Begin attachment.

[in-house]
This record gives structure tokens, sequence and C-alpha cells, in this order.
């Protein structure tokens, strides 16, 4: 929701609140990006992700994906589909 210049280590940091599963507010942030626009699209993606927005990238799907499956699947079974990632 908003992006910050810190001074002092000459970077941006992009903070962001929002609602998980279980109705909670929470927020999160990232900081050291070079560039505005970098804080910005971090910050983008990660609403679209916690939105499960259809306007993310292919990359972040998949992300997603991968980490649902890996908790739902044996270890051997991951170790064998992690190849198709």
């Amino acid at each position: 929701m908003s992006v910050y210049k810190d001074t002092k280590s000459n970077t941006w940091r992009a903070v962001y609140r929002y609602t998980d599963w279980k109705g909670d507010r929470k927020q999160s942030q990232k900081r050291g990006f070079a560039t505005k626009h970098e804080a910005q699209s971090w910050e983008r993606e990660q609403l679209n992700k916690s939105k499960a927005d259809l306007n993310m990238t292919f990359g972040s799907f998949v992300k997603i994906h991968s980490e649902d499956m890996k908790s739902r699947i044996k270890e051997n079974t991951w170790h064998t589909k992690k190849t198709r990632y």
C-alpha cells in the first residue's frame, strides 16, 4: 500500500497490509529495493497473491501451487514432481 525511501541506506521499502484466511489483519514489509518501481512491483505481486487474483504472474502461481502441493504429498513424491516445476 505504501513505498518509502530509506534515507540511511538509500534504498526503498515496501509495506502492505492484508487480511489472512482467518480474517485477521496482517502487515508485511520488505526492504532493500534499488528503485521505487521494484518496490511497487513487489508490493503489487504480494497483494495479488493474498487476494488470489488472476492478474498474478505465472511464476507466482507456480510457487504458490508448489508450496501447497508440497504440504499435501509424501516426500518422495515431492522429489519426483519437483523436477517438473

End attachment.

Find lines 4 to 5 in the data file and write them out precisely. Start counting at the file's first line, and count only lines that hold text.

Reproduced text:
């Amino acid at each position: 929701m908003s992006v910050y210049k810190d001074t002092k280590s000459n970077t941006w940091r992009a903070v962001y609140r929002y609602t998980d599963w279980k109705g909670d507010r929470k927020q999160s942030q990232k900081r050291g990006f070079a560039t505005k626009h970098e804080a910005q699209s971090w910050e983008r993606e990660q609403l679209n992700k916690s939105k499960a927005d259809l306007n993310m990238t292919f990359g972040s799907f998949v992300k997603i994906h991968s980490e649902d499956m890996k908790s739902r699947i044996k270890e051997n079974t991951w170790h064998t589909k992690k190849t198709r990632y």
C-alpha cells in the first residue's frame, strides 16, 4: 500500500497490509529495493497473491501451487514432481 525511501541506506521499502484466511489483519514489509518501481512491483505481486487474483504472474502461481502441493504429498513424491516445476 505504501513505498518509502530509506534515507540511511538509500534504498526503498515496501509495506502492505492484508487480511489472512482467518480474517485477521496482517502487515508485511520488505526492504532493500534499488528503485521505487521494484518496490511497487513487489508490493503489487504480494497483494495479488493474498487476494488470489488472476492478474498474478505465472511464476507466482507456480510457487504458490508448489508450496501447497508440497504440504499435501509424501516426500518422495515431492522429489519426483519437483523436477517438473